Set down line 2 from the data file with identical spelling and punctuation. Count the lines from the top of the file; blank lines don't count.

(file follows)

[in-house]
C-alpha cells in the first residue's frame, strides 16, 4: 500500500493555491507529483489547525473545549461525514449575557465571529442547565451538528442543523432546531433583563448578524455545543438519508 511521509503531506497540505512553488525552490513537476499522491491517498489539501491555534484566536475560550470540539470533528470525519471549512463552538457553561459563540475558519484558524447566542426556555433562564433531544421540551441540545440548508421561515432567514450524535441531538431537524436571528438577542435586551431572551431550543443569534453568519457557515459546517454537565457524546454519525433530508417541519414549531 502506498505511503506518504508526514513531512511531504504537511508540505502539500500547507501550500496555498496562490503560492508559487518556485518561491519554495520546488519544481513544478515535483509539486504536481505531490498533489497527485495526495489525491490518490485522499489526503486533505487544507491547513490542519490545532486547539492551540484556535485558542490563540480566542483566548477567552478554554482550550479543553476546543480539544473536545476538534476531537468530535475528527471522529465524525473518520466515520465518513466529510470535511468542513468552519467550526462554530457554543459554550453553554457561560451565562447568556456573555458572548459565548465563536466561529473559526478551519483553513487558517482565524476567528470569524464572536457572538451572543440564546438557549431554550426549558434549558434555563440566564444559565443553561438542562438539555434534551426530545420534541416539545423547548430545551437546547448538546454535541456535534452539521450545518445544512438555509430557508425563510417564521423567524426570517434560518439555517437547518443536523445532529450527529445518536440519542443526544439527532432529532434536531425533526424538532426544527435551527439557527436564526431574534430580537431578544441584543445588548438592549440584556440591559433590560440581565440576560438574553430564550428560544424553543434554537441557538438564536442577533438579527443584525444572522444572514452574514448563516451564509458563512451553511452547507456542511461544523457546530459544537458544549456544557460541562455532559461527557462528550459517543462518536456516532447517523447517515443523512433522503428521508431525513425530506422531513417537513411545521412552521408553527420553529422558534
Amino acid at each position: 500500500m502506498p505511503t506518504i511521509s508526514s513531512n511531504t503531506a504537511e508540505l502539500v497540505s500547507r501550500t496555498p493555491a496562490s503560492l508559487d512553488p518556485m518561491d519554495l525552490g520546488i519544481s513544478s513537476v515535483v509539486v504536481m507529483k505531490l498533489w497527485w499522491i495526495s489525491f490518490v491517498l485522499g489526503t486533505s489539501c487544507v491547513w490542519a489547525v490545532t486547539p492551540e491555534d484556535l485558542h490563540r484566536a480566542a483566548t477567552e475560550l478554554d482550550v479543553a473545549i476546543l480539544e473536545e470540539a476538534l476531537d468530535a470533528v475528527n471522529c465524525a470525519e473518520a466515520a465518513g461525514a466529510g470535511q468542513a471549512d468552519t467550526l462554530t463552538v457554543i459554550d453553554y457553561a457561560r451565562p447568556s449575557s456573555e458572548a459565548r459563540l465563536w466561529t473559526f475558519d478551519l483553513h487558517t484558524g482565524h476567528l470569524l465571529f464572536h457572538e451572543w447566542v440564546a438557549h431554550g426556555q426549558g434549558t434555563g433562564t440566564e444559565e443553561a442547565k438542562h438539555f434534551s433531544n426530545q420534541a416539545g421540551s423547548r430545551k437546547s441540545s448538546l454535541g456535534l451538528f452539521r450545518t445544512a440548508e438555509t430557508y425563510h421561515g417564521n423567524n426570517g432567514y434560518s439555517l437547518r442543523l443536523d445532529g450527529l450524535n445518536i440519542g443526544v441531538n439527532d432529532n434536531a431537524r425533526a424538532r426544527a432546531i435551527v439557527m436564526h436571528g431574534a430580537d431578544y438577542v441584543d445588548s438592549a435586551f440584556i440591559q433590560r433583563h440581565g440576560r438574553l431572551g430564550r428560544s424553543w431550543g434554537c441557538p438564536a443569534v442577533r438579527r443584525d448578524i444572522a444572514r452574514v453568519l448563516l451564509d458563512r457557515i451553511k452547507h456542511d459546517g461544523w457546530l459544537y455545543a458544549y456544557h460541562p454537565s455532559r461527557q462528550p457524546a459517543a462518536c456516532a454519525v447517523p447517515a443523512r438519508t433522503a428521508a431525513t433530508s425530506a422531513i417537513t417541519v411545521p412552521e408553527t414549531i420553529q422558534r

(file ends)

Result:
C-alpha cells in the first residue's frame, strides 16, 4: 500500500493555491507529483489547525473545549461525514449575557465571529442547565451538528442543523432546531433583563448578524455545543438519508 511521509503531506497540505512553488525552490513537476499522491491517498489539501491555534484566536475560550470540539470533528470525519471549512463552538457553561459563540475558519484558524447566542426556555433562564433531544421540551441540545440548508421561515432567514450524535441531538431537524436571528438577542435586551431572551431550543443569534453568519457557515459546517454537565457524546454519525433530508417541519414549531 502506498505511503506518504508526514513531512511531504504537511508540505502539500500547507501550500496555498496562490503560492508559487518556485518561491519554495520546488519544481513544478515535483509539486504536481505531490498533489497527485495526495489525491490518490485522499489526503486533505487544507491547513490542519490545532486547539492551540484556535485558542490563540480566542483566548477567552478554554482550550479543553476546543480539544473536545476538534476531537468530535475528527471522529465524525473518520466515520465518513466529510470535511468542513468552519467550526462554530457554543459554550453553554457561560451565562447568556456573555458572548459565548465563536466561529473559526478551519483553513487558517482565524476567528470569524464572536457572538451572543440564546438557549431554550426549558434549558434555563440566564444559565443553561438542562438539555434534551426530545420534541416539545423547548430545551437546547448538546454535541456535534452539521450545518445544512438555509430557508425563510417564521423567524426570517434560518439555517437547518443536523445532529450527529445518536440519542443526544439527532432529532434536531425533526424538532426544527435551527439557527436564526431574534430580537431578544441584543445588548438592549440584556440591559433590560440581565440576560438574553430564550428560544424553543434554537441557538438564536442577533438579527443584525444572522444572514452574514448563516451564509458563512451553511452547507456542511461544523457546530459544537458544549456544557460541562455532559461527557462528550459517543462518536456516532447517523447517515443523512433522503428521508431525513425530506422531513417537513411545521412552521408553527420553529422558534